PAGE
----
On November 12, people all over the globe will be celebrating World Pneumonia Day is to raise awareness about the severity of pneumonia, educate the world on how they can protect themselves, and encourage everyone to take action.
Learn more about the importance of pneumonia awareness and how you can protect yourself from the dangerous infections that can cause it.
Pneumonia Can Kill
Pneumonia is one of the leading deaths for children under the age of five years. More than 50,000 adults die from pneumonia each year. Yet, pneumonia is preventable. That’s why World Pneumonia Day was created in 2009 – to bring awareness to the seriousness of pneumonia and to promote preventative measures.
Pneumonia can be bacterial or viral in nature, and the germs that cause it can be passed in a variety of ways. Most often it is passed through direct contact with bodily fluids, such as kissing or sharing someone’s food or drink. They can also be spread through the air by sneezing or coughing, or through indirect contact on things like door handles, handrails, towels, utensil, etc.
Preventing pneumonia is something that anyone can learn to do at any age. While adults may have more control over their environments than children, it is important to teach children good habits to help them stay healthy throughout the rest of their lives.
Vaccinations Can Prevent Pneumonia
Children should receive the pneumococcal conjugate vaccine. Additionally, children face a bigger risk of developing pneumonia if they’re exposed to the following:
- Tobacco smoke
- Inadequate nutrition
- Flu (influenza)
- Inadequate housing
- Long-term health issues such as diabetes
For adults, the best way to prevent pneumonia is to get both your flu shot and the pneumonia vaccine, particularly if you’re 65 years of age or older. Adults who have chronic illnesses such as sickle cell anemia, cancer, asthma, or who have weak immune systems should also get both shots. According to the National Heart, Lung, and Blood Institute, adults over the age of 65 should get two pneumococcal vaccinations.
- Adults can help prevent pneumonia if they:
- Stop smoking. Smoking increases the risk of getting pneumonia, even if you’re generally healthy.
- Stay away from people who are sick. This includes people with pneumonia, the flu, or a cold. Those three illnesses can make you more likely to get pneumonia.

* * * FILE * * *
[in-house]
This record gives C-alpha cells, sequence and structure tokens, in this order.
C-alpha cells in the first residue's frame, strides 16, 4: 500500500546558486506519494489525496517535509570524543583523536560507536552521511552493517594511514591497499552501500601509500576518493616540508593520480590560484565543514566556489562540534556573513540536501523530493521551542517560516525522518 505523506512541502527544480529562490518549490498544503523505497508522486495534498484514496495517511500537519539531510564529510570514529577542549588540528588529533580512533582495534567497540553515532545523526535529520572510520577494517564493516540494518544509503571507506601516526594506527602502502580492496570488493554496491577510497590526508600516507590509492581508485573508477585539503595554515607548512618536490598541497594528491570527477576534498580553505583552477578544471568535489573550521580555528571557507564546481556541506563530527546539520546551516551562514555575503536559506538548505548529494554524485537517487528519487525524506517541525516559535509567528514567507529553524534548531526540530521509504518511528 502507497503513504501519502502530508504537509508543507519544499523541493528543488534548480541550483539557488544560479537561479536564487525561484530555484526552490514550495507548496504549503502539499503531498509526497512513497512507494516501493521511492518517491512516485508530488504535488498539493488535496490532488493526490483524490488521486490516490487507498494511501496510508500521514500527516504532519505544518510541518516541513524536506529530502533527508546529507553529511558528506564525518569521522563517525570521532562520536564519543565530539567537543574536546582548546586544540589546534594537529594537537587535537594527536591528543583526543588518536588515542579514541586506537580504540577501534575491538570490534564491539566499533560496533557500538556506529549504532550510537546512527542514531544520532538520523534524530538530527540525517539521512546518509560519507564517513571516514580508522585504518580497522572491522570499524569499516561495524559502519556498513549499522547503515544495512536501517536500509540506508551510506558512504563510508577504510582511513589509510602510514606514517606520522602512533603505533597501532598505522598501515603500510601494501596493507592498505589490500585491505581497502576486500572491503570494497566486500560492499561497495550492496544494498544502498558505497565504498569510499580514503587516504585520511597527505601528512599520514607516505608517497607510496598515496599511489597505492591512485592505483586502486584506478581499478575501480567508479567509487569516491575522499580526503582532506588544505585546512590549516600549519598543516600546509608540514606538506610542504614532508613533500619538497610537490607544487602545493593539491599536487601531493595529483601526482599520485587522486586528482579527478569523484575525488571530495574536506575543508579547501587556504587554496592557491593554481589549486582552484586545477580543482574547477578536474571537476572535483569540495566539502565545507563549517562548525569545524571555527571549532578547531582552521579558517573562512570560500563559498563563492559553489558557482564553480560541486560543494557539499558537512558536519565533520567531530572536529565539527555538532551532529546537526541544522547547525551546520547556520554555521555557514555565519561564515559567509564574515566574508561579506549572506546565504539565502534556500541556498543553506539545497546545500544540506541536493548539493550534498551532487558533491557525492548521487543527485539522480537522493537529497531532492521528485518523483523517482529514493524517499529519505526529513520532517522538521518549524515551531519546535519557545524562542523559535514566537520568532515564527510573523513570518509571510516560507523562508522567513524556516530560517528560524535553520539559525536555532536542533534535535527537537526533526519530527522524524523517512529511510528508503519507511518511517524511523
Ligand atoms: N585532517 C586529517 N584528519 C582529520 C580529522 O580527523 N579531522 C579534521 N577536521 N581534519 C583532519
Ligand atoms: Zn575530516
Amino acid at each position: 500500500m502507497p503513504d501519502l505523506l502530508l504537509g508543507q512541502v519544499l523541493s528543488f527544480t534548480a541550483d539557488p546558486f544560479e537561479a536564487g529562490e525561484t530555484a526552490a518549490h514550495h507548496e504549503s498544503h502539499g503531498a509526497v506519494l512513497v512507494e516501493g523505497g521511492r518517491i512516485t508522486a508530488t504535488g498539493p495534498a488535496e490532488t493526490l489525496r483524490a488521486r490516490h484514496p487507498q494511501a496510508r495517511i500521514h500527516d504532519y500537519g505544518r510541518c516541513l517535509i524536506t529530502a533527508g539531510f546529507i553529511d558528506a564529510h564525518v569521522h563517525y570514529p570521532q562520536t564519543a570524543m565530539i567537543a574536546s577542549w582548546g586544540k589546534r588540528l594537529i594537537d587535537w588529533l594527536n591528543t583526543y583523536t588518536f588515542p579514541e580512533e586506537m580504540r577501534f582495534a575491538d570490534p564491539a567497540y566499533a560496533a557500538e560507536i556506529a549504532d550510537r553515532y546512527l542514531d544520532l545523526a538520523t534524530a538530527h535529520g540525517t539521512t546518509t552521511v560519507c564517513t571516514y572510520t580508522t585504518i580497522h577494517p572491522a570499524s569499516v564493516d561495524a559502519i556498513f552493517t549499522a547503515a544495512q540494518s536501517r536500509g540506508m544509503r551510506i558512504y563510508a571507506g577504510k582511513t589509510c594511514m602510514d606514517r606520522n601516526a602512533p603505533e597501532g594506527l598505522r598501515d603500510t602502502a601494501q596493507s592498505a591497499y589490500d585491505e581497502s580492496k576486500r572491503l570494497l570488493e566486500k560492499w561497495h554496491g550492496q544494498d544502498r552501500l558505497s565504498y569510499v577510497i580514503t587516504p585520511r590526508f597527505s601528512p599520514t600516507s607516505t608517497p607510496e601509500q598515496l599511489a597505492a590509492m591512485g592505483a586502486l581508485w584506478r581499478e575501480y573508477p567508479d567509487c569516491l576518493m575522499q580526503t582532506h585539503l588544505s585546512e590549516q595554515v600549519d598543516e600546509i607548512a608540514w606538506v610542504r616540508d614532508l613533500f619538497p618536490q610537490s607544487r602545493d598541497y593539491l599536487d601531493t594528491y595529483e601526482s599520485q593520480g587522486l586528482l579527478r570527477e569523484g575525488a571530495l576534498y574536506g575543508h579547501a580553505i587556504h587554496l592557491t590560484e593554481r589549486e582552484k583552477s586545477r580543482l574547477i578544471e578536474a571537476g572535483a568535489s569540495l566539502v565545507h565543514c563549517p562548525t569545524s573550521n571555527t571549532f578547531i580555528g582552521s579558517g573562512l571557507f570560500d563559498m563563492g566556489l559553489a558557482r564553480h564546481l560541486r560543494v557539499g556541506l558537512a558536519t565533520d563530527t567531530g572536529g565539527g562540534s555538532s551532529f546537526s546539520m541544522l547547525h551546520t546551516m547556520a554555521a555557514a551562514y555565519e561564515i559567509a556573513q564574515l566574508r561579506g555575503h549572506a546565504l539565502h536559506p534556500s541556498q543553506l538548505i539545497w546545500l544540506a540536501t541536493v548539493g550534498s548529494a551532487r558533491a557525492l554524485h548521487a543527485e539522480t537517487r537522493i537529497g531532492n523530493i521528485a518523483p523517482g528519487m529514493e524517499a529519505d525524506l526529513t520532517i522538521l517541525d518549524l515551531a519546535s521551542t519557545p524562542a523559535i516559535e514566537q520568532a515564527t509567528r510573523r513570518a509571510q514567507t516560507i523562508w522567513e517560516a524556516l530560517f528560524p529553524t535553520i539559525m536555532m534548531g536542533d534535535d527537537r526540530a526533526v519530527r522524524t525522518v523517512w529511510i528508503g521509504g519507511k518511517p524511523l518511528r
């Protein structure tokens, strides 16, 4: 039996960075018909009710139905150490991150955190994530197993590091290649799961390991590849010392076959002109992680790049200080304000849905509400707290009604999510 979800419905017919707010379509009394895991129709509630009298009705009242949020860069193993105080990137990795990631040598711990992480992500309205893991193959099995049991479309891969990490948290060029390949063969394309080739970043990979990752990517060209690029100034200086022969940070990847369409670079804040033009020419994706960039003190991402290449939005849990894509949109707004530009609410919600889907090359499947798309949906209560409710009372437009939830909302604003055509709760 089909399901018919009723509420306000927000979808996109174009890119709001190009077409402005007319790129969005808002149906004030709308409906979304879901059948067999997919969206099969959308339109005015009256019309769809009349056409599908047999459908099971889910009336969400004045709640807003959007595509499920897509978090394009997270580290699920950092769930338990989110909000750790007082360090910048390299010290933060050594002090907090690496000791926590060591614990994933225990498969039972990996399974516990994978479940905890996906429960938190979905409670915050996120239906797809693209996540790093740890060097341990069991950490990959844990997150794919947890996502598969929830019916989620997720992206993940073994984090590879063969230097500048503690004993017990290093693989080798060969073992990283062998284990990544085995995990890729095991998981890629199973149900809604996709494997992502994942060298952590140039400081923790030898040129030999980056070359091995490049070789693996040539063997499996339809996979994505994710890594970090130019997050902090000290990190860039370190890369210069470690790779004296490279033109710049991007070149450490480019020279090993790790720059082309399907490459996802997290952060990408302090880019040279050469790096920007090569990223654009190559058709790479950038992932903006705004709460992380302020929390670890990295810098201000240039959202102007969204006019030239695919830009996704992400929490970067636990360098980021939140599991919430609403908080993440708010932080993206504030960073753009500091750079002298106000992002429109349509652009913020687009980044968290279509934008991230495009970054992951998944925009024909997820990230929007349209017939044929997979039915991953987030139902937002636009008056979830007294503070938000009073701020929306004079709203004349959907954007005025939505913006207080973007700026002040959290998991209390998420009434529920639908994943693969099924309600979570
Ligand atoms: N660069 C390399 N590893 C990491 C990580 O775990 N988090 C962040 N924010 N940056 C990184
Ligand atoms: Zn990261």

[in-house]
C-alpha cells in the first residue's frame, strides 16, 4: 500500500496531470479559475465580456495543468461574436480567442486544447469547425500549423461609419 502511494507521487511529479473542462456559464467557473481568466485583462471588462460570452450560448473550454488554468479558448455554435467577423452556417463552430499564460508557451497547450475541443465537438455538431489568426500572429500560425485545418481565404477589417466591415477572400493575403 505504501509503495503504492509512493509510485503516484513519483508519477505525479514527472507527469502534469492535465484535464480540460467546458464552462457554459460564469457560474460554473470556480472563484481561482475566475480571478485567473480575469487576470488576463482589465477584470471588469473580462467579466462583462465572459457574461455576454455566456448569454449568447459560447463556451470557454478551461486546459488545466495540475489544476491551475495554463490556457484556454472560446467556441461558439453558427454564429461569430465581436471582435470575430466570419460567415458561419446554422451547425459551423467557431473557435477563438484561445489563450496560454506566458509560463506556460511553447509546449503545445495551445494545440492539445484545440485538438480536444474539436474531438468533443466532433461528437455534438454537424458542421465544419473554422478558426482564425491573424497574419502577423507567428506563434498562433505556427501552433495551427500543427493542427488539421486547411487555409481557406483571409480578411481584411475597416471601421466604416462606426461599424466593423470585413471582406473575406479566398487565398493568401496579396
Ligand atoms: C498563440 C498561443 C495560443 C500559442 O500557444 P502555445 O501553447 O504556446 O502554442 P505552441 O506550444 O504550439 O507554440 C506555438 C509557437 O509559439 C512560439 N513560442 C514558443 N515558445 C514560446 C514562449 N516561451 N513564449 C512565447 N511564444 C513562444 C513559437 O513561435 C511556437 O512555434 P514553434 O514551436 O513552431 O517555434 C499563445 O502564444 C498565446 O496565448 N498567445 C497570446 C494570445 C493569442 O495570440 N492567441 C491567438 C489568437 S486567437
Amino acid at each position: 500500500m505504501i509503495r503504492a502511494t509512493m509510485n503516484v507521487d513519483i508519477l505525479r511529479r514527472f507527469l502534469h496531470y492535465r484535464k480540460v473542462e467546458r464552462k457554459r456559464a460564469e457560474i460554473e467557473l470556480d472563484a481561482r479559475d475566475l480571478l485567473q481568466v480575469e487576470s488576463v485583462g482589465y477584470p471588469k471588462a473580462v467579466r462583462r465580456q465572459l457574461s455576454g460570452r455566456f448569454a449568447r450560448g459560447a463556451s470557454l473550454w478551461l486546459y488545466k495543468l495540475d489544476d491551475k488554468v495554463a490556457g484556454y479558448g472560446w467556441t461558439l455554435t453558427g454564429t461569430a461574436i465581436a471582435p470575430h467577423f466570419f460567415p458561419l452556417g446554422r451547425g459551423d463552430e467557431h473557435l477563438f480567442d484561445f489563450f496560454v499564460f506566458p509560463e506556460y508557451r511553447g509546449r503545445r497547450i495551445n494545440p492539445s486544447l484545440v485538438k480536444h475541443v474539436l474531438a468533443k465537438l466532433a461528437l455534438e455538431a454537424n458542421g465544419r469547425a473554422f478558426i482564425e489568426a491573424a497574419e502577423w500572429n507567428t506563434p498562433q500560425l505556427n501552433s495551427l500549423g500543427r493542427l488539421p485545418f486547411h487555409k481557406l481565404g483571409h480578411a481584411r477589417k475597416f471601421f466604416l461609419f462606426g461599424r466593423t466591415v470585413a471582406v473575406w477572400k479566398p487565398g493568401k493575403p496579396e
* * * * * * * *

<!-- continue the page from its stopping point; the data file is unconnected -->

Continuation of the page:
- Wash your hands often to prevent viruses and bacteria that cause pneumonia from spreading.
- Make healthy food choices and get plenty of exercise to maintain a healthy constitution.
What Are the Signs of Pneumonia?
The symptoms of pneumonia can be as subtle as a light but persistent cough, or as severe as serious breathing problems like wheezing. It is often accompanied by a feeling of tiredness or fatigue, a lessened appetite, or even mood alterations such as irritability.
“Walking pneumonia” is a relatively mild form of the condition that may be confused for something else, such as the flu or the common cold. While other symptoms may be present, they are often not severe enough to cause major concerns – which means people may be less likely to go to the doctor, giving a chance for the virus or bacteria to spread.
Full-fledged pneumonia often comes with more severe symptoms, including (but not limited to):
- Coughing up mucus
- Chest pain that feels worse when you cough or breathe in
- Increased heart rate
It is extremely important to take a child who may be exhibiting signs of pneumonia to a doctor right away.
It is extremely important to take a child who may be exhibiting signs of pneumonia to a doctor right away, even if the symptoms seem rather mild. Because pneumonia is essentially an infection of the lungs, things could quickly become much worse, leading potentially to lifelong breathing problems or even death.
Pneumonia can also be serious in adults, especially if it is left untreated, is bacterial, or you have a chronic illness. If you think that you have pneumonia or walking pneumonia, make sure that you get to a doctor as soon as possible.
Pneumonia treatment depends on whether the underlying cause is viral or bacterial. Bacterial pneumonia is often treated with a course of antibiotics that must be taken daily over a period of time. However, viral pneumonia does not respond to antibiotics, and in many cases it may just take lots of rest at home or in a hospital to be overcome.
For mild cases of pneumonia, patients are generally sent home to recover. Their treatment plan generally consists of getting lots of rest, staying hydrated, and keeping an eye on fever. Talk to your doctor before taking cold or flu medications to treat your symptoms, since coughing is important to clear out the lungs of mucus. Also, if you’re taking a prescription to treat your pneumonia, cold and cough medicines may interfere with their effectiveness.
Patients with pneumonia also may be given an inhaler or nebulizer to help with shortness of breath. Using a humidifier could also be helpful, or even using steam from a hot shower. However, if your child has pneumonia, do not leave them in the bathroom alone: When the steam is too hot, it can make breathing problems worse instead of better.
In severe cases, hospitalization may be required. In the hospital, the patient may be given an IV to keep them hydrated, oxygen to enhance their breathing, and other treatments to help them overcome the infection causing their pneumonia.
Spread the Message of World Pneumonia Day
Pneumonia is a preventable disease that kills children and adults each year. You can help protect the lives of others by helping to spread the message of World Pneumonia Day. Share, like, and tweet this article to the people you love, so that they know about the dangers of pneumonia!